Indoor mobile garden helps Rockwood senior residents blossom

Therapeutic horticulture class at Rockwood Retirement

SPOKANE, Wash. — Being stuck inside, especially during the winter, can give us some cabin fever – itching to do something outside rather than sit inside our homes.

During this time of year, it could be especially hard for seniors living in community homes, but one program brings the outside in.

Seniors at Rockwood Retirement on the South Hill got their hands dirty with gardening. Although the weather outside is chilly and snowy, they got their fix of the outdoors from a mobile garden.

Twice a month, an educator from an organization, called Eldergrow, will join some of the residents at their mobile garden at the retirement center.

“Where should I put it? Oh, that little hole,” said Neelima June, a resident at Rockwood.

Getting wheeled toward the flowers, June and her friends get to add a plant to the garden.

“It makes me happy that I was able to get into the project,” June told 4 News Now.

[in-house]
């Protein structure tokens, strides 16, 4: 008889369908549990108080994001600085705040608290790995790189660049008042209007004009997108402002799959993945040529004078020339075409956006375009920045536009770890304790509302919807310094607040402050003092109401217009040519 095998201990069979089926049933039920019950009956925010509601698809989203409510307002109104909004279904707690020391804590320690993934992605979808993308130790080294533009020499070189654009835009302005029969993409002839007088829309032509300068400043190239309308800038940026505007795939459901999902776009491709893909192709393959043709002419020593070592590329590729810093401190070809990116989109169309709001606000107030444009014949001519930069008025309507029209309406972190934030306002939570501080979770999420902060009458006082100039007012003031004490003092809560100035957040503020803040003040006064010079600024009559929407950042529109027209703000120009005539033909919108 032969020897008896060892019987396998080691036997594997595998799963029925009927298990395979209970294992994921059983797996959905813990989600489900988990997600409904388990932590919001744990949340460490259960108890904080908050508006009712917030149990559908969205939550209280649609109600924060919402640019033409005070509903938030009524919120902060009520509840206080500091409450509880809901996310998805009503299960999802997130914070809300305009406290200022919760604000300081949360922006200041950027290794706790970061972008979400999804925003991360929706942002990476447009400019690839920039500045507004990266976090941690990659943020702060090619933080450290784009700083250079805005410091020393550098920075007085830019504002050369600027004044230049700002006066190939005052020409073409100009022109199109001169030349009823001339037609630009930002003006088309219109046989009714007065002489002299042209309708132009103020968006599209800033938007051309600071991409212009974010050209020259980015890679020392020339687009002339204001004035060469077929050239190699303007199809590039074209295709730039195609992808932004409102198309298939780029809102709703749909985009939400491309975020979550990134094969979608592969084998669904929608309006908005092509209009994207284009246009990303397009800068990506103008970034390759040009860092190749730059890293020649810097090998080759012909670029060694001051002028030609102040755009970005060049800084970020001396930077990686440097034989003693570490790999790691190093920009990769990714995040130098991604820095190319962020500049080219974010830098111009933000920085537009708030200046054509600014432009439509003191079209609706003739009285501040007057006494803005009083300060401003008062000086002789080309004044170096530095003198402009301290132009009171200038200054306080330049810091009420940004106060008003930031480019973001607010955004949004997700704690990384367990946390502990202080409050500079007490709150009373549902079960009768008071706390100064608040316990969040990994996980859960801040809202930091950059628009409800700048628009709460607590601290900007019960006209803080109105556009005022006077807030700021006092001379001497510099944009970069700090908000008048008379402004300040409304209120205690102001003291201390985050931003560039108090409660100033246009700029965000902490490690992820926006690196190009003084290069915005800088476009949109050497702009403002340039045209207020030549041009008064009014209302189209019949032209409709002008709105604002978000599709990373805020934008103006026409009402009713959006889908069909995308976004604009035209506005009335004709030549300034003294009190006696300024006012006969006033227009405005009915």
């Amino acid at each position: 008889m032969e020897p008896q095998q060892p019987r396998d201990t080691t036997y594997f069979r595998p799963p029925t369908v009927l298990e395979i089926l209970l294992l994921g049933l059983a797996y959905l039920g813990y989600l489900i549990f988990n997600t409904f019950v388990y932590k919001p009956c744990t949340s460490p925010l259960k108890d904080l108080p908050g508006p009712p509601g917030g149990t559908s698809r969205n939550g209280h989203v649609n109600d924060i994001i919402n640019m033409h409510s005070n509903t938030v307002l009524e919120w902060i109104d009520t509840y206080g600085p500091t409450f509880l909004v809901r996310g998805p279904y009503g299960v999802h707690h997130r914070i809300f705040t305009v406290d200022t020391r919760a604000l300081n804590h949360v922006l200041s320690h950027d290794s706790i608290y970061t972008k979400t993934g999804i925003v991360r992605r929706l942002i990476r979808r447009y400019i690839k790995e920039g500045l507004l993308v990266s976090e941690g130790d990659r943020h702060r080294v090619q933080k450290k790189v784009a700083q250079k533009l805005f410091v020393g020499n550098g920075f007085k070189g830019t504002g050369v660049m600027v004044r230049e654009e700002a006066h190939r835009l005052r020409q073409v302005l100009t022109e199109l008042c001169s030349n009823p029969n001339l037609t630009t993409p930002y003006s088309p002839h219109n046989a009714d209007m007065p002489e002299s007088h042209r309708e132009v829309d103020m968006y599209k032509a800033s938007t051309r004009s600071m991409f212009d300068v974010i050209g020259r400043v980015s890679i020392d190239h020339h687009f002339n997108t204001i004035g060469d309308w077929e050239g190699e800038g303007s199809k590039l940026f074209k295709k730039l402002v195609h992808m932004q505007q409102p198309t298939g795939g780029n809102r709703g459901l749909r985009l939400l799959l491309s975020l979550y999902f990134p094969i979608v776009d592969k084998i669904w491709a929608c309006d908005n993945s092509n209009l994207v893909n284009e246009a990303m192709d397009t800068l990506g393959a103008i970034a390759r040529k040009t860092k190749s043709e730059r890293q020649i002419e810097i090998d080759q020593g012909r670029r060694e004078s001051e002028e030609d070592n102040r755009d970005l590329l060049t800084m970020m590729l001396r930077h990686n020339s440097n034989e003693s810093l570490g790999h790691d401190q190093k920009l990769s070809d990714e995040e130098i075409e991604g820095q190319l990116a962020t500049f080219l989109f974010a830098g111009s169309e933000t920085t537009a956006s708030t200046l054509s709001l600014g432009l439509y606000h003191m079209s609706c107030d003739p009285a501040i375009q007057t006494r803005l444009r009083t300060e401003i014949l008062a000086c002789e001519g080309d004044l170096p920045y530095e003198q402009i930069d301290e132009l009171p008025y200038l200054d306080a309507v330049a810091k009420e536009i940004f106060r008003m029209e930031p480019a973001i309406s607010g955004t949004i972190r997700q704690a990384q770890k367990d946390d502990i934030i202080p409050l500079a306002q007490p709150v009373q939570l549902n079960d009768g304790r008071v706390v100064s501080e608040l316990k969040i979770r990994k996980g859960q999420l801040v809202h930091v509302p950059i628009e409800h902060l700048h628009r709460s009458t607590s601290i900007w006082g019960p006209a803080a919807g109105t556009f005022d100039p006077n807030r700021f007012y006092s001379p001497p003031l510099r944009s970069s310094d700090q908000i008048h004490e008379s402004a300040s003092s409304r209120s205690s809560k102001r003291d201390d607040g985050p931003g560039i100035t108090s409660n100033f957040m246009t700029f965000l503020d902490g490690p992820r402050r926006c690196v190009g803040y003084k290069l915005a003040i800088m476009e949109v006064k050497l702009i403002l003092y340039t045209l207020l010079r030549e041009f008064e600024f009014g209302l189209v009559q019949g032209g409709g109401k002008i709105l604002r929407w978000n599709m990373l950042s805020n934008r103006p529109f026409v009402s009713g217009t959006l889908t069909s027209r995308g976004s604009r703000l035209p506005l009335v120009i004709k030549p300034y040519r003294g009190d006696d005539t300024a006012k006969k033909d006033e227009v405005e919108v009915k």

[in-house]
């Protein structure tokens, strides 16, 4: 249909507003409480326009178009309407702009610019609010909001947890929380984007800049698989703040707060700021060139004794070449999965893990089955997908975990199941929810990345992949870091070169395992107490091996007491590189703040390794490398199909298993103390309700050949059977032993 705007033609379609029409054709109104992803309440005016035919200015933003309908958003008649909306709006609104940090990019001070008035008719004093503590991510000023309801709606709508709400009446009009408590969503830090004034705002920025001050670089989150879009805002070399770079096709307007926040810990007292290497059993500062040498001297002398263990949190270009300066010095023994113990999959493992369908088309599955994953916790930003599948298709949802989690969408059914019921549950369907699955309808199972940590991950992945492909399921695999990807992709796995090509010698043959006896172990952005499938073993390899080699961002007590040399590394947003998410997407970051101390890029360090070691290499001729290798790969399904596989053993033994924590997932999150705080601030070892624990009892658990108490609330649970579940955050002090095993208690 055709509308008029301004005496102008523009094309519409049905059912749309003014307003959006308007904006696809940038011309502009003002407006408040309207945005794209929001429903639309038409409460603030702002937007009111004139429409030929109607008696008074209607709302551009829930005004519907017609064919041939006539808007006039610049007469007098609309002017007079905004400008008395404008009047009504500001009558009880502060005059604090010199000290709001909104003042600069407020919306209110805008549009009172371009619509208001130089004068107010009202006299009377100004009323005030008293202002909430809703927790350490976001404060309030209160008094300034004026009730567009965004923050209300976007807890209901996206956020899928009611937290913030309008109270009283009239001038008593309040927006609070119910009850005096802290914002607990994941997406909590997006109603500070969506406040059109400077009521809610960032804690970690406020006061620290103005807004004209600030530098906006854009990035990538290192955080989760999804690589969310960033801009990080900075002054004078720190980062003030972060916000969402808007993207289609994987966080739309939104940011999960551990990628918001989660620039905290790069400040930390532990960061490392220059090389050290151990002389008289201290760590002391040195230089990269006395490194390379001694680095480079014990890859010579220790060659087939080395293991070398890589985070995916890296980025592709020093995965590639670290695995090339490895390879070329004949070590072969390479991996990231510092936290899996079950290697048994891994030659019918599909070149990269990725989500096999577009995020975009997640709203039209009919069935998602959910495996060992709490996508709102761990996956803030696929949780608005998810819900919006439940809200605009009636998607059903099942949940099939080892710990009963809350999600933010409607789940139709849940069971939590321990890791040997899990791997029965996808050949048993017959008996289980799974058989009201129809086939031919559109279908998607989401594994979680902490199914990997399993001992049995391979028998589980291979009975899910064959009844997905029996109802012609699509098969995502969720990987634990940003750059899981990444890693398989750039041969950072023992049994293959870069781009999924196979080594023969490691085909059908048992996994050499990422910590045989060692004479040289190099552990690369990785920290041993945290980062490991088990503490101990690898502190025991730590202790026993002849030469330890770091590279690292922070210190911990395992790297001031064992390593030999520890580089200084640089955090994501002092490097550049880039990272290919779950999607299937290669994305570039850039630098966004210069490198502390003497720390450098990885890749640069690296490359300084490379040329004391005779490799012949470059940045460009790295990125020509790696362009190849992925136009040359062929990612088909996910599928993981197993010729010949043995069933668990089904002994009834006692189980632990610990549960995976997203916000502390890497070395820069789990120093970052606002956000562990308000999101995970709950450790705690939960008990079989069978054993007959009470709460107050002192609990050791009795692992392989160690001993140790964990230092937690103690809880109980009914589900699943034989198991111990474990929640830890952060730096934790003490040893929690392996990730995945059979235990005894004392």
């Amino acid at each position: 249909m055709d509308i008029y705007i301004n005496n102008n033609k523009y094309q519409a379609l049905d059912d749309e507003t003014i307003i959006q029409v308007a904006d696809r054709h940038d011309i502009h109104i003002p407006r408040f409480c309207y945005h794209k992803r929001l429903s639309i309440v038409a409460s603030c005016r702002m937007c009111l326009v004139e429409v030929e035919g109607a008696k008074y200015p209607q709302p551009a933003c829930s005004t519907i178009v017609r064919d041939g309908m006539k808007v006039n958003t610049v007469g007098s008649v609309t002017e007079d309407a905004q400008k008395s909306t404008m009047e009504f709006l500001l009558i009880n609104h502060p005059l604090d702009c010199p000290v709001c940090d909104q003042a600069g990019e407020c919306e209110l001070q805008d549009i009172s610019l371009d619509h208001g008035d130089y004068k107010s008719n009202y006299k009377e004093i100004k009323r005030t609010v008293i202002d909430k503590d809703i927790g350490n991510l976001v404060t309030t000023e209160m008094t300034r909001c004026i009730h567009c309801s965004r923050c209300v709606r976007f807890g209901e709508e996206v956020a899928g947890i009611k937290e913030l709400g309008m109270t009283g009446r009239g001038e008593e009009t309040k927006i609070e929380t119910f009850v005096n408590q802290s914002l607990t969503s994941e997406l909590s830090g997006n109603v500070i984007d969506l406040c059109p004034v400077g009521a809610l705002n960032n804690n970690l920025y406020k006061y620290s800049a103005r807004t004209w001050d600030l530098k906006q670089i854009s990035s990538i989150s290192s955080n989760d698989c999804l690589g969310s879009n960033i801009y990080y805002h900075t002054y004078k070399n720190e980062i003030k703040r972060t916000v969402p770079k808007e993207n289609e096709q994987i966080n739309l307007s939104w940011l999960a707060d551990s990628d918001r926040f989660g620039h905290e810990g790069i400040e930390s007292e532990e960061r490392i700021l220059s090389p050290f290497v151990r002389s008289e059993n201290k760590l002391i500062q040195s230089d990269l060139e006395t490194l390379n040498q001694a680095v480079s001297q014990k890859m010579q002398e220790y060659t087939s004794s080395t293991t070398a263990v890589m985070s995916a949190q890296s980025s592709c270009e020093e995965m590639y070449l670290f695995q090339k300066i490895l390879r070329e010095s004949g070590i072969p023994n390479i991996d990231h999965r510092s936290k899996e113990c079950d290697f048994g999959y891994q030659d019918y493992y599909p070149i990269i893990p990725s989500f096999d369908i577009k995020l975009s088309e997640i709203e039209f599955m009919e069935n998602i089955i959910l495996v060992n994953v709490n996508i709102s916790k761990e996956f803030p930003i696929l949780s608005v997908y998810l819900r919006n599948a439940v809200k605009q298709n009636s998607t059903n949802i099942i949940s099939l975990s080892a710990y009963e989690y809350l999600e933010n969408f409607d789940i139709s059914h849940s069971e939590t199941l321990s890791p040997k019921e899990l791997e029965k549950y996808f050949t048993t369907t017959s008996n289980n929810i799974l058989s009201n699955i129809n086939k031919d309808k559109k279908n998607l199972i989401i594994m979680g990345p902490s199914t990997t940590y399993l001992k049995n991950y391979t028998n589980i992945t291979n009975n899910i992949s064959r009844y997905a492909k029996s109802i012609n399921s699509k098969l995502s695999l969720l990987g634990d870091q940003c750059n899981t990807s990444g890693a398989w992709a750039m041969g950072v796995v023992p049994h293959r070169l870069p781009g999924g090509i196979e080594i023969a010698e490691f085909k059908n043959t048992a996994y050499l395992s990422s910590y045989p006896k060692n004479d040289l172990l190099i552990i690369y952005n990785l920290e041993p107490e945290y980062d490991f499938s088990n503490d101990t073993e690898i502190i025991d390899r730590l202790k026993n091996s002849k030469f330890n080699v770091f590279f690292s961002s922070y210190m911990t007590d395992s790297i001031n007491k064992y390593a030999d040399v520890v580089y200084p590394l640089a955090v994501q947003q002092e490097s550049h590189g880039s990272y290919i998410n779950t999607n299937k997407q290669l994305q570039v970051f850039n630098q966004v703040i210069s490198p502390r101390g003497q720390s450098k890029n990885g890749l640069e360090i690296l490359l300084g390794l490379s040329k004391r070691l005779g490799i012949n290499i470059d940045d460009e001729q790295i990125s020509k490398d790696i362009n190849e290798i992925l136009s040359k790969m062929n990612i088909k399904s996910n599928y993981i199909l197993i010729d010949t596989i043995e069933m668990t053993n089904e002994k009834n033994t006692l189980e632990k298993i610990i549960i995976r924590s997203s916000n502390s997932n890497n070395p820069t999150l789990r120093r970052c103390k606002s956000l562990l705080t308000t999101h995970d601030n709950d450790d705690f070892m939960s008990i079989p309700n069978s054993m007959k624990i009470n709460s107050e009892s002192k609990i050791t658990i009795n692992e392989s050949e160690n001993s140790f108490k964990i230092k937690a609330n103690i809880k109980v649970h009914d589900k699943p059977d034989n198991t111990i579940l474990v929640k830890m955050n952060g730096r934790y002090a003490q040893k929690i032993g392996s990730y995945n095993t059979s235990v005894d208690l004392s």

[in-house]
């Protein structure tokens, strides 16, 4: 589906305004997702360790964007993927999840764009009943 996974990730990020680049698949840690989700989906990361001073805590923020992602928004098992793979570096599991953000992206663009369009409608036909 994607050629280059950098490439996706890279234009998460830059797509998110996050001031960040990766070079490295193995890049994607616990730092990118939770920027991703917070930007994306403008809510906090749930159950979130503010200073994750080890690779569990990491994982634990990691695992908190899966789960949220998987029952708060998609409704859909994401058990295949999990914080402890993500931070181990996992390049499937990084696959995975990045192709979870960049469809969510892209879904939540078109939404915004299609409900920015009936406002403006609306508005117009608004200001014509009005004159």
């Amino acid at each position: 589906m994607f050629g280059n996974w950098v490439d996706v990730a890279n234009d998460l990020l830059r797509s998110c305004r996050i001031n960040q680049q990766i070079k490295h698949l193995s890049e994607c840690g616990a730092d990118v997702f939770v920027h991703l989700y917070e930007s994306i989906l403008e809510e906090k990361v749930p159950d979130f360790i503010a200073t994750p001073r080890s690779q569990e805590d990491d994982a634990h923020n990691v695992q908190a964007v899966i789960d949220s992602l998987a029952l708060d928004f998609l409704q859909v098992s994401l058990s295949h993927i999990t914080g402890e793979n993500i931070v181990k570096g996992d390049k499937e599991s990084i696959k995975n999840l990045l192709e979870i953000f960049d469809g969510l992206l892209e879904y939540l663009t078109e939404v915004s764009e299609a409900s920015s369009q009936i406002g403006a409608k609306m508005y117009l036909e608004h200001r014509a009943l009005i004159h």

It gives her and a handful of others something to do. Something to take care of.

“Just that glowy, wonderful feeling of being able to produce something meaningful and beautiful – that’s what makes me very happy,” June said.

It’s not just gardening they get to do either. They made some paper flowers on Thursday, as well.

“Makes me feel very creative. This is a wonderful time for us, for me, especially,” June said.

The gardening and the crafts they do, it gets them moving just a little bit more.

“It also is physically demanding on them as far as fine motor skills, gross motor skills, the pressure to push the soil around and those kinds of things,” said Cathi Lamoreux, an Eldergrow educator.

Going to the horticulture class also helps blossom friendships, and gets them in touch with nature. It also helps them think of the past and reminiscence, Lamoreux said.

“I have changed. I have become more involved in something that’s artistic and appeals to me, personally,” June said.

The garden is at the center all the time and residents can come visit it whenever they want.

I often hear stories about what’s been going on in the garden in between the times I’m here, and that’s really really encouraging because they’re not all just reliant on me,” Lamoreux said.

Eldergrow partners with LeadingAge Washington, who just got more money to expand the program to other senior homes in the state. You can learn more here.